Shantih Journal 3.1 - Page 106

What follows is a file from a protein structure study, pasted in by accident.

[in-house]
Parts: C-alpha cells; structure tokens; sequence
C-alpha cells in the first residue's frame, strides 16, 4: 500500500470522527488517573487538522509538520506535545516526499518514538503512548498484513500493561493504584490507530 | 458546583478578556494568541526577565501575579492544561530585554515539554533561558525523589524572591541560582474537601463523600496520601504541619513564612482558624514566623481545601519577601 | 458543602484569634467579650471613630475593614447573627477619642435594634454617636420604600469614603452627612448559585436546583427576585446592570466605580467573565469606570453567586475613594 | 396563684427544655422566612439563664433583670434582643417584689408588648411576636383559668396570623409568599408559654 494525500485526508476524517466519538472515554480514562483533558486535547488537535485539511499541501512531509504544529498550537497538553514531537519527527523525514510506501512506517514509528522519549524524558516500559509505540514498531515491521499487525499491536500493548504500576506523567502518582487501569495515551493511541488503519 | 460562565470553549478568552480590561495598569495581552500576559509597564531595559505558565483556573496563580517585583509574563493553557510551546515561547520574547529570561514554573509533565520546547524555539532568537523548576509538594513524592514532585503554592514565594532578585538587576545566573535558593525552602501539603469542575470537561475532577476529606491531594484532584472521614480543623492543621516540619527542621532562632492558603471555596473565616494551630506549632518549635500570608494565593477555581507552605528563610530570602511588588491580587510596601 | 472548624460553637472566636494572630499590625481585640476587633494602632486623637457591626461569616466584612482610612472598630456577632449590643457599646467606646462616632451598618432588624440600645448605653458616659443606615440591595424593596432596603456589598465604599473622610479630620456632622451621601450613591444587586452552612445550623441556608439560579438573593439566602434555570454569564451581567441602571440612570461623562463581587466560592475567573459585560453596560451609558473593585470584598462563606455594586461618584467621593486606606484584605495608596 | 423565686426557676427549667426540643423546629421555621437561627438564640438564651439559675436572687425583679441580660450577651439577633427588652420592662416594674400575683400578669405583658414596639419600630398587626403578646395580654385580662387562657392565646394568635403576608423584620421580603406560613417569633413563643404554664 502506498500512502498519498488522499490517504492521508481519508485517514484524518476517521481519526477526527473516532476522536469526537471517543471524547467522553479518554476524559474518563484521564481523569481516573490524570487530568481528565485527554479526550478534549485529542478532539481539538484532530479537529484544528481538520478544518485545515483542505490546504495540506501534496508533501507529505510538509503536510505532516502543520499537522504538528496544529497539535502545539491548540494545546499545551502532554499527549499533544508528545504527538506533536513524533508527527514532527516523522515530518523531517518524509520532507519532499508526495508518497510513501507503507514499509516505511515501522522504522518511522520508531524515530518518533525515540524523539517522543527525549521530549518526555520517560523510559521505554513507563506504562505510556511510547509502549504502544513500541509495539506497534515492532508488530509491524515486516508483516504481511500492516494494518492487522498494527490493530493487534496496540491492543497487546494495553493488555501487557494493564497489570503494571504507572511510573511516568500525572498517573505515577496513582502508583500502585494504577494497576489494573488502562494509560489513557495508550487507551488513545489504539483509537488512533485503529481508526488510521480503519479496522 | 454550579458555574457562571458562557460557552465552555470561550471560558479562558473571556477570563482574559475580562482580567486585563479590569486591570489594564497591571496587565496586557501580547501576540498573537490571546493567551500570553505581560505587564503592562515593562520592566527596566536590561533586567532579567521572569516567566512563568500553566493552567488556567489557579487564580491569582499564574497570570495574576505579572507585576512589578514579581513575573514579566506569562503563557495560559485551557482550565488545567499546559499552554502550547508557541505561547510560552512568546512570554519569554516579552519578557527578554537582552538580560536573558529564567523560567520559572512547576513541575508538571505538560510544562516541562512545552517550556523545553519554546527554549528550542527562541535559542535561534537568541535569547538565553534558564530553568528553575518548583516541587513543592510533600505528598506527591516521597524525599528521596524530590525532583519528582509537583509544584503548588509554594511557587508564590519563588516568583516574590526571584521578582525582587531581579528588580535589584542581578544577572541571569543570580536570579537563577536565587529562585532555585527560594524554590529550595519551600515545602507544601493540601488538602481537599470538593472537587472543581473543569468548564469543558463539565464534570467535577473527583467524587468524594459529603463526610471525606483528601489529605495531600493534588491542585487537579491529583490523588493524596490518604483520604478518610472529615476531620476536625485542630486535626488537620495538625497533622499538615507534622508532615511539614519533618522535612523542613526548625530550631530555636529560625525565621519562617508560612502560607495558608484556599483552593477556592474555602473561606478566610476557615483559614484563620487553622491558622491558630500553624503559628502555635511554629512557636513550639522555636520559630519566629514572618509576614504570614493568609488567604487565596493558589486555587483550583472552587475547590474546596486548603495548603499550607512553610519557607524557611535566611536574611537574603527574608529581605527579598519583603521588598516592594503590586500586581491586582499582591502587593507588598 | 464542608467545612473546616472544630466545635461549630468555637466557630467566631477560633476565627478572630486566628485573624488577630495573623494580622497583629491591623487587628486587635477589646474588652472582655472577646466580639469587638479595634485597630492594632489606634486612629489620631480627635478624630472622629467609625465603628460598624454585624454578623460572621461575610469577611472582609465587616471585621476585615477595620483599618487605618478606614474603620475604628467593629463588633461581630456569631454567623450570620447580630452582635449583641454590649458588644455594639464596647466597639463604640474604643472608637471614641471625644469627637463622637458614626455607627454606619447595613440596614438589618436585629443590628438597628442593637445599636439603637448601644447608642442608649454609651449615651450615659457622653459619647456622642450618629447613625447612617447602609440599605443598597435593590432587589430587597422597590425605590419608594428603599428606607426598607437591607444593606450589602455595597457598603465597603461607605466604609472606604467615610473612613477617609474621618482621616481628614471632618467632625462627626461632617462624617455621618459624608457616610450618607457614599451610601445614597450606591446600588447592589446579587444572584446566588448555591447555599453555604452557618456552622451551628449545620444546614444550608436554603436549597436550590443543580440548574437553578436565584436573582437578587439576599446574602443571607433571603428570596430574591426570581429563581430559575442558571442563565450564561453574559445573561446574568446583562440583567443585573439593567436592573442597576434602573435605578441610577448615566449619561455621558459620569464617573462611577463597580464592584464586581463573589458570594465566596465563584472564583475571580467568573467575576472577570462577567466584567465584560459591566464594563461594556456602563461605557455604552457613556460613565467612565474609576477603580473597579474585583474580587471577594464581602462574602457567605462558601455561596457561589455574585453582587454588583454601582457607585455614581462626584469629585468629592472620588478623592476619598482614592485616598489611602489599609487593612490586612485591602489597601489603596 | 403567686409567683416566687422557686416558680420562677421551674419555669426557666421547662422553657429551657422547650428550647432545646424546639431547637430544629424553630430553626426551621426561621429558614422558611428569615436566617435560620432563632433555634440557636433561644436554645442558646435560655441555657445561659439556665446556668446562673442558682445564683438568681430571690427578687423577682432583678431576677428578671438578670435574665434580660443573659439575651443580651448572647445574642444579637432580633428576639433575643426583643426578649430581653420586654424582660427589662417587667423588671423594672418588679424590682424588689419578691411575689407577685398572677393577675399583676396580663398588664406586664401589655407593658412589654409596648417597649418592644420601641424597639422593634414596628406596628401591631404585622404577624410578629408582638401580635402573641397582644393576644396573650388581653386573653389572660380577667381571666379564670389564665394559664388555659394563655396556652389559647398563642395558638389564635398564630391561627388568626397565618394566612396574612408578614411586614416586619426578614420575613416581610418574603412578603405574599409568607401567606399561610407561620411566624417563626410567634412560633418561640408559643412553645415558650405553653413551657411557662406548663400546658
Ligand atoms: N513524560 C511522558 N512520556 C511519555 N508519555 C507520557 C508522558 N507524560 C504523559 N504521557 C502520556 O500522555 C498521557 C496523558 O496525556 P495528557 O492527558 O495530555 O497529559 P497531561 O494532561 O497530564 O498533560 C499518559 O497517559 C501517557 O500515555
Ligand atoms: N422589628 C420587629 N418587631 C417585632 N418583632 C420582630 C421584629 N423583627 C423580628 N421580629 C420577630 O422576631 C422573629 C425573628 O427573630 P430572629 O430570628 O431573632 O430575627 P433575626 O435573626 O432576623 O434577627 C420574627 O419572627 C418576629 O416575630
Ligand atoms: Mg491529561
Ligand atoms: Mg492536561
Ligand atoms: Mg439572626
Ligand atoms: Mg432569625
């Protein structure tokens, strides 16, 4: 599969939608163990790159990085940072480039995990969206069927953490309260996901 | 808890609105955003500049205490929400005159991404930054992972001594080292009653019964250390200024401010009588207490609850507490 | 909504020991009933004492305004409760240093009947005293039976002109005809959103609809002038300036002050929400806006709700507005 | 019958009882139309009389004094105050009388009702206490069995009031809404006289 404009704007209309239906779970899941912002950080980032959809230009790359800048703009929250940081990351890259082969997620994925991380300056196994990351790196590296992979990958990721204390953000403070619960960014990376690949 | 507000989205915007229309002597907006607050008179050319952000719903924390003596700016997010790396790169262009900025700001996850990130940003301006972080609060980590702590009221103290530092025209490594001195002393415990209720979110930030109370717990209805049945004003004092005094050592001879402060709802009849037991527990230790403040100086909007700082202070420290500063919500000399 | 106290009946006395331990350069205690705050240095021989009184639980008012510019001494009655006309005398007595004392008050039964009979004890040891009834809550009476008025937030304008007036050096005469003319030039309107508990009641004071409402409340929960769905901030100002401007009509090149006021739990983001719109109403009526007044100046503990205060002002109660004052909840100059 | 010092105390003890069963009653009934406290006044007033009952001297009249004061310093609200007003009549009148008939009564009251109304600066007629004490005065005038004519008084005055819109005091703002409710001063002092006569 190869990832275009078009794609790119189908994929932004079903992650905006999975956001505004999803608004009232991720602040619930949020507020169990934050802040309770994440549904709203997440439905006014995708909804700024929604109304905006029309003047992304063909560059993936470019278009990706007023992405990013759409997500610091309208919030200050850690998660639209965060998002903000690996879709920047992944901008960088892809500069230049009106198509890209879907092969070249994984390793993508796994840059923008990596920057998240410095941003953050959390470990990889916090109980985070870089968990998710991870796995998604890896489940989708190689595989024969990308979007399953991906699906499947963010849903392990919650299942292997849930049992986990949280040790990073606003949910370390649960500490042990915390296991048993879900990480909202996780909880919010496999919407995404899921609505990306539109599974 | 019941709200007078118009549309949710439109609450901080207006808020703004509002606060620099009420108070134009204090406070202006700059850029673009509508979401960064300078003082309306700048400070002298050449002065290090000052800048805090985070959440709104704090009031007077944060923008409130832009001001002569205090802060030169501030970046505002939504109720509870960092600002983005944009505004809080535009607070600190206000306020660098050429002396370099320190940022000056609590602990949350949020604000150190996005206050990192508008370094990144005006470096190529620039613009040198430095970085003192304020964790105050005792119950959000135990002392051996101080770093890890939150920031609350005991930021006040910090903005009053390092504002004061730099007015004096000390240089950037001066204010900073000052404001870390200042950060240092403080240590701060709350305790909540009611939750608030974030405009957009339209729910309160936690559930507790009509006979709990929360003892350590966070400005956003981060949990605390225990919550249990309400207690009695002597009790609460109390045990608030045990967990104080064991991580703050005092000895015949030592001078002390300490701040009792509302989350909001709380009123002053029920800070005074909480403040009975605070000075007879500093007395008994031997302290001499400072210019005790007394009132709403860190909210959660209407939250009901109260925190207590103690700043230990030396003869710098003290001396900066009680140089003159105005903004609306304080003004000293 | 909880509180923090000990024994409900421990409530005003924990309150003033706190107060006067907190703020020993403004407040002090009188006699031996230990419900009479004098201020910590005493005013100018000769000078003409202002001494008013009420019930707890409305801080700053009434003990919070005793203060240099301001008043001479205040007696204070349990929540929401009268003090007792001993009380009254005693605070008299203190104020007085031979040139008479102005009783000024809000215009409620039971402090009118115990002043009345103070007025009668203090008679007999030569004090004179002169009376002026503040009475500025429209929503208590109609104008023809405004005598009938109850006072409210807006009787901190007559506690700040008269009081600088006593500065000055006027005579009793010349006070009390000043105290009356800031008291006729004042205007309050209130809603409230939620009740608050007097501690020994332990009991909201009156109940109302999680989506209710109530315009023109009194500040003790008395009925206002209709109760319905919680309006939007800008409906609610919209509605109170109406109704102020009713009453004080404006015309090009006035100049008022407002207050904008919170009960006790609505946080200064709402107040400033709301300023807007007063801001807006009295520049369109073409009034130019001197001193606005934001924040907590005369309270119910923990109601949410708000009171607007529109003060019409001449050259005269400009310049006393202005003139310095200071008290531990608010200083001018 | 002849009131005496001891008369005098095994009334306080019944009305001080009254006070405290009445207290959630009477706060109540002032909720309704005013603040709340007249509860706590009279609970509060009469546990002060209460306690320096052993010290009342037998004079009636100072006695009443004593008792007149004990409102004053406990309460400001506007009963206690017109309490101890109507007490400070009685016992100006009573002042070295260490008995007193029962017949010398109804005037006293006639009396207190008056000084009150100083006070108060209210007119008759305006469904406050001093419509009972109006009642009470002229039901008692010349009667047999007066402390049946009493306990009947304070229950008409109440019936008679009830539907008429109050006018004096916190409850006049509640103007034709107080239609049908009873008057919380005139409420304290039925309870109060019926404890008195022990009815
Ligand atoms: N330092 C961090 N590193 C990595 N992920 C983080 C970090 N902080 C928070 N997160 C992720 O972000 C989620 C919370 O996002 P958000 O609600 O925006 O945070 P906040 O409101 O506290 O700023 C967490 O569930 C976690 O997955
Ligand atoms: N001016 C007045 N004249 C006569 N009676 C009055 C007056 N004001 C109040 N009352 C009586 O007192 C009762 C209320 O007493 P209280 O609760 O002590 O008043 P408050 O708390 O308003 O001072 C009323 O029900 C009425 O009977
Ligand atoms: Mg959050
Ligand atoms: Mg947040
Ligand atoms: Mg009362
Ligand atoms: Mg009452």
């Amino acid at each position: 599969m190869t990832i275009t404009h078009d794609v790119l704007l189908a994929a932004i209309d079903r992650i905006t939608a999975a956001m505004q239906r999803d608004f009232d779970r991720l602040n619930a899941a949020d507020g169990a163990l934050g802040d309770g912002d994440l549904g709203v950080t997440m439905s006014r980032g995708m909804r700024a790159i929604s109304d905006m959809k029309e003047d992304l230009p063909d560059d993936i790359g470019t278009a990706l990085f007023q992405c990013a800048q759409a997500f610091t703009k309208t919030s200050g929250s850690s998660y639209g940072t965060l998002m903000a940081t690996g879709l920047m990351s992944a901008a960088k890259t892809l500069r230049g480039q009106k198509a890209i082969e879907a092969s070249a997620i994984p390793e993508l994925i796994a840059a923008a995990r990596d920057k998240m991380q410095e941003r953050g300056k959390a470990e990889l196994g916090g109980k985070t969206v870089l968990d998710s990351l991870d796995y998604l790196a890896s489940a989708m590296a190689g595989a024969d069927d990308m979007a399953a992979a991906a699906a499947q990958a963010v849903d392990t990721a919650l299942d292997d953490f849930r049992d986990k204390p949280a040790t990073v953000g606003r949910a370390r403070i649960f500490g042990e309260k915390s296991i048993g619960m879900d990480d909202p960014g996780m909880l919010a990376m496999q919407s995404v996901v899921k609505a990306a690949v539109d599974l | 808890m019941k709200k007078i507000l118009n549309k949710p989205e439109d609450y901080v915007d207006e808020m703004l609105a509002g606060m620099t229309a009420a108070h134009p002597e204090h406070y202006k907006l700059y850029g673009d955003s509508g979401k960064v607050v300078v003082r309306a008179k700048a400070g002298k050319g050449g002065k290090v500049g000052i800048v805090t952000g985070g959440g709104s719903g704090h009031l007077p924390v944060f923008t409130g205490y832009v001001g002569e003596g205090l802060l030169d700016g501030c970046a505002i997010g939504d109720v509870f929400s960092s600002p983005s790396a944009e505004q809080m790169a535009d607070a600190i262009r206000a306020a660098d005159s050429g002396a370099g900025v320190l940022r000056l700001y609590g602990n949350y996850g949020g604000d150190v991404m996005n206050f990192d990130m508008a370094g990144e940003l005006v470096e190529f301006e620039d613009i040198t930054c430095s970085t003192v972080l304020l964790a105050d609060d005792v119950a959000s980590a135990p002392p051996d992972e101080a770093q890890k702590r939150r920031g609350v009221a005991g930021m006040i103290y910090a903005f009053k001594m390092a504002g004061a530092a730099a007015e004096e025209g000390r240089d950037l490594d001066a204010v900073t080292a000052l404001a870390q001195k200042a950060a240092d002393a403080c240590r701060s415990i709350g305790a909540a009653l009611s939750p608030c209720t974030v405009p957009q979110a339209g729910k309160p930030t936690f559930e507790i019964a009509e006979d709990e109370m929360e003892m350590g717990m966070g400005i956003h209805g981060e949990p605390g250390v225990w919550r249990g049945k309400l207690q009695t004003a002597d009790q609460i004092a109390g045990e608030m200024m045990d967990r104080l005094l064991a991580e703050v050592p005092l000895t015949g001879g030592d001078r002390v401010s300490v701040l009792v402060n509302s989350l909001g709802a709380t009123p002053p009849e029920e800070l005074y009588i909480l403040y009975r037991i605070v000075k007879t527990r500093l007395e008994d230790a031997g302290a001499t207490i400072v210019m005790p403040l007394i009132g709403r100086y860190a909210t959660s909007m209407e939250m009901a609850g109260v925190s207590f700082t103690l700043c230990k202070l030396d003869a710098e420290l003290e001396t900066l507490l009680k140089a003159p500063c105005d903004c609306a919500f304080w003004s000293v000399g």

still the wind blew and the billows broke in foam along the beach. The nearest beach to us on the other side, whither we looked, due east, was on the coast of Galicia, in Spain, whose capital is Santiago, though by old poets’ reckoning it should have been Atlantis or the Hesperides; but heaven is found to be farther west now. Beautiful. Did you know Thoreau lived right here on Staten Island for awhile, maybe looking out at our bay?” ​ ndrew nodded, although he had not known. He liked the sound of the words, A which seemed to make his grandfather happy. But when he looked up at Andrew, his eyes looked scared and sad. Why was Buelo sitting there, half in the dark, with those old, dusty objects all around him? Why was he reading about the past and heaven? He looked like he was trapped alone in his falling-apart house. Andrew wanted to yank Buelo out of that chair. Get him outside where they could walk in the woods and breathe the ocean. “What’s wrong, son?” The boy looked like he was about to scream or cry. 106 ​ ndrew backed away, mumbling that he had to get home. He couldn’t tell his A grandfather what he was really feeling. He ran back out the door, away from the house, away from all the huddled little houses. ​ Gil needed to talk to the boy and maybe find out why he’d run away. So he decided to do something he hardly ever did: walk over to visit Beatriz and Stanley. He headed into the woods, along a path worn by countless walkers, winding past a small pond toward the next development, where Beatriz lived. The woods were very quiet except for the occasional sound of a car or truck speeding along the big road. Otherwise, onl y bird-calls—long cawing sounds, short twitters—and the crunch of his weathered walking shoes on the gravel and leaves. He paused, took a deep breath. The air felt good, smelled of trees and faintly of the bay. He listened for the sounds of animals moving around him, somehow communicating with him as he used to imagine they could in the fields and forests when he was a boy. Listening to the faint rustling sounds, Gil suddenly felt very alone, very small. The sound grew louder and began to frighten him, even though he told himself that